3 Ingenious Cooking Secrets Straight From an Italian Grandmother
Like many Italian cooks, Laura Vitale learned a lot from her Italian grandmother. Laura grew up spending time in the kitchen, cooked her way to the top, and now hosts Cooking Channel's Simply Laura and YouTube's Laura in the Kitchen, where she has more than 2 million subscribers. After speaking about her chili mac and cheese recipe with me, Laura shared some truly invaluable cooking tips that she learned from her Italian grandmother and that every home cook can benefit from. Get a free cooking lesson by remembering these three rules, straight from an unbeatable source.
1. Buy One Cheap Olive Oil and One Nice One
If you cook with olive oil a lot, it's smart to have one cheap bottle and one higher quality, more expensive bottle. "There should be two different kinds of olive oil you keep on hand. This is something I've done my whole life because my mother and my grandmother do," Laura said. "When you have two different kinds of olive oil, a standard olive oil and a more expensive version, that more expensive version can be used to make no-cook sauces that have such potent, fresh flavor," like basil pesto and bruschetta. Save the cheaper olive oil for cooking dishes where the flavor won't be able to shine as much, like kale and white bean soup with Italian sausage.
2. Freeze Parmesan Rinds to Add to Soup
You might think there's no use for a rind of parmesan cheese once you've grated every last strand, but that's not the case — in fact, you should be cooking with it. Laura notes that parmesan rinds are a crucial component to flavorful soups, saying, "Having a good base for your soup is so important; it's something that my grandma taught me. To make [soup] even better, you throw in a little bit of a wedge of parmigiano reggiano cheese in the pot as it cooks. It releases all that flavor as it cooks. It's not only just for garnish, but hits it at a much deeper level. I keep parmesan rinds in my freezer for times like this — it makes the biggest difference in the world."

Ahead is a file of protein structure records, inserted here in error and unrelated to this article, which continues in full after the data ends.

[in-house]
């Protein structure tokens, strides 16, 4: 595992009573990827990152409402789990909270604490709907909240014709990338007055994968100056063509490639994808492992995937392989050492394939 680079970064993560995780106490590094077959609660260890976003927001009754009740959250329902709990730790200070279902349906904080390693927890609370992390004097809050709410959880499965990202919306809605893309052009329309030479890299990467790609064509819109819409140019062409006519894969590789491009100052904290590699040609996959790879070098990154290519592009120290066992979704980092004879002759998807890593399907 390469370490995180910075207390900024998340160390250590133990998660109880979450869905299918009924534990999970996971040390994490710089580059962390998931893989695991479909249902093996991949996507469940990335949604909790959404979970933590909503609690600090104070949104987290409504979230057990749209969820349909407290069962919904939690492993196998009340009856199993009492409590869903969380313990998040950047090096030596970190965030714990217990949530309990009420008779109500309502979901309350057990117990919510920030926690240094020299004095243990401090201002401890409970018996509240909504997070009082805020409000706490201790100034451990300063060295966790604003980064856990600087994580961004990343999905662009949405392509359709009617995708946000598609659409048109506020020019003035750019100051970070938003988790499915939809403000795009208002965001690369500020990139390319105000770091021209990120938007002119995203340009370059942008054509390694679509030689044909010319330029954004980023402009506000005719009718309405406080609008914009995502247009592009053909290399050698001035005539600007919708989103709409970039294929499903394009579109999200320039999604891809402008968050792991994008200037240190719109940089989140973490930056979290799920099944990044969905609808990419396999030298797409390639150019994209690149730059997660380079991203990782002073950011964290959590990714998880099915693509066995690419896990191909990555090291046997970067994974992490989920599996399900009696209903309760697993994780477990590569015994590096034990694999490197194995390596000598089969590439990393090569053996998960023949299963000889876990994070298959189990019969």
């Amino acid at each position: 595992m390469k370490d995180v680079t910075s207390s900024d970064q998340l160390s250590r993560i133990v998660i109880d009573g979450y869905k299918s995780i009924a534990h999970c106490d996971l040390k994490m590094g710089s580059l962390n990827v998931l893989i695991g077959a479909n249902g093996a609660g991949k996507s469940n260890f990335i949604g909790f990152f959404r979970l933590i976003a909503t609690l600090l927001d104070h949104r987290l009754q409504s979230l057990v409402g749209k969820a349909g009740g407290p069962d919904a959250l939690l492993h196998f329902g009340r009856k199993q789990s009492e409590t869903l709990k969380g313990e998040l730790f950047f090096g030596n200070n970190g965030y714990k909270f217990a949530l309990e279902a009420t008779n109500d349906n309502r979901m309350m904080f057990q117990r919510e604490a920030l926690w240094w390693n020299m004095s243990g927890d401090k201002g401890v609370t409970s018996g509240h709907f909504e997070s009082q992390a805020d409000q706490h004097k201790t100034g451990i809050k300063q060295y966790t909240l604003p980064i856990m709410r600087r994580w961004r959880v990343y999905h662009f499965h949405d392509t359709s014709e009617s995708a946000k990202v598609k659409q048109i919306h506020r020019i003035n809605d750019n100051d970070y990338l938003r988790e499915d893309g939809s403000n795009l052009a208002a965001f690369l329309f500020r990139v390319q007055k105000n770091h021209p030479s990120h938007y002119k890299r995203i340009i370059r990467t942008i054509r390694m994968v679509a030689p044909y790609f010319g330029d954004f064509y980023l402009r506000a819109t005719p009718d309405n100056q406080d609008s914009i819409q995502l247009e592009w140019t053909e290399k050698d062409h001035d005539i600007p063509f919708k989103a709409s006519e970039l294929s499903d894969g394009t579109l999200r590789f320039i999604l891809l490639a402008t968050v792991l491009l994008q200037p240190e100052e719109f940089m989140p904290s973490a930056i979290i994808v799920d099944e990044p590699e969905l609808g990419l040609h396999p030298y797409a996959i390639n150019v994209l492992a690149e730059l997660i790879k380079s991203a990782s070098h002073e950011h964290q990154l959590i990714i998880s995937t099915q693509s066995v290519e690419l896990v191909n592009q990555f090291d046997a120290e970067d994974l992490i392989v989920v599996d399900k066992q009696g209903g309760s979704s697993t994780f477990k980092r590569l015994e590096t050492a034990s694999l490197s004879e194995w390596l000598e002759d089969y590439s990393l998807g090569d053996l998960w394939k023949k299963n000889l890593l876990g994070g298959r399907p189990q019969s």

3. Treat Time as an Ingredient
The best cooking tip Laura received from her grandmother is to recognize that time is just as important of an ingredient as any other. "Never mistake the difference between what takes a long time to cook and what takes a long time to prepare. One of the most important things when it comes to cooking is time — allowing something to cook for a while and not rushing it. When you're cooking for someone, make sure it comes from the heart; it's a different experience. [My grandmother] says, 'Half the time I don't even want to eat, I just want to cook for people because it makes me feel good.'"